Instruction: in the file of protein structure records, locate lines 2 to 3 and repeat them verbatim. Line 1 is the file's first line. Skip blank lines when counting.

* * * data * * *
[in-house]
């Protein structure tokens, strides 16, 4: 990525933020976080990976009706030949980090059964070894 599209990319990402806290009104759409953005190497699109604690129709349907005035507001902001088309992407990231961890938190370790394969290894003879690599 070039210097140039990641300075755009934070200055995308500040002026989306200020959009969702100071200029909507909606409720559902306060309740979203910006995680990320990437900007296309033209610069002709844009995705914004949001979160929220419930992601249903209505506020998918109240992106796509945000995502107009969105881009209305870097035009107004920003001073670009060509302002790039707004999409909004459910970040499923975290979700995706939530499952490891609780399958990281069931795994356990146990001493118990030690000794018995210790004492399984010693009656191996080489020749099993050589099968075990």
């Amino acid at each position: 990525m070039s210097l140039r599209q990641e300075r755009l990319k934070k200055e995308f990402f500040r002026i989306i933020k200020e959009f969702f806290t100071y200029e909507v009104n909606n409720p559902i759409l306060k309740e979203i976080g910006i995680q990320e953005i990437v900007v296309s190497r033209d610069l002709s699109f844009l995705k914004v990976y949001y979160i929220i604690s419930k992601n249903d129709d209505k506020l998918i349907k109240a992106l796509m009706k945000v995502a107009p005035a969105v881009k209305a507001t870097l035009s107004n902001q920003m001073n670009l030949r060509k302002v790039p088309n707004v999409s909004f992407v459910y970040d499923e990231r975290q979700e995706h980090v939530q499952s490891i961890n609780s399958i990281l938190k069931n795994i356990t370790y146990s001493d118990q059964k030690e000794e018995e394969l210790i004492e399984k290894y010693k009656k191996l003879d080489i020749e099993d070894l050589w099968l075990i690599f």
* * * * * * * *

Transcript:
């Protein structure tokens, strides 16, 4: 990525933020976080990976009706030949980090059964070894 599209990319990402806290009104759409953005190497699109604690129709349907005035507001902001088309992407990231961890938190370790394969290894003879690599 070039210097140039990641300075755009934070200055995308500040002026989306200020959009969702100071200029909507909606409720559902306060309740979203910006995680990320990437900007296309033209610069002709844009995705914004949001979160929220419930992601249903209505506020998918109240992106796509945000995502107009969105881009209305870097035009107004920003001073670009060509302002790039707004999409909004459910970040499923975290979700995706939530499952490891609780399958990281069931795994356990146990001493118990030690000794018995210790004492399984010693009656191996080489020749099993050589099968075990």
């Amino acid at each position: 990525m070039s210097l140039r599209q990641e300075r755009l990319k934070k200055e995308f990402f500040r002026i989306i933020k200020e959009f969702f806290t100071y200029e909507v009104n909606n409720p559902i759409l306060k309740e979203i976080g910006i995680q990320e953005i990437v900007v296309s190497r033209d610069l002709s699109f844009l995705k914004v990976y949001y979160i929220i604690s419930k992601n249903d129709d209505k506020l998918i349907k109240a992106l796509m009706k945000v995502a107009p005035a969105v881009k209305a507001t870097l035009s107004n902001q920003m001073n670009l030949r060509k302002v790039p088309n707004v999409s909004f992407v459910y970040d499923e990231r975290q979700e995706h980090v939530q499952s490891i961890n609780s399958i990281l938190k069931n795994i356990t370790y146990s001493d118990q059964k030690e000794e018995e394969l210790i004492e399984k290894y010693k009656k191996l003879d080489i020749e099993d070894l050589w099968l075990i690599f």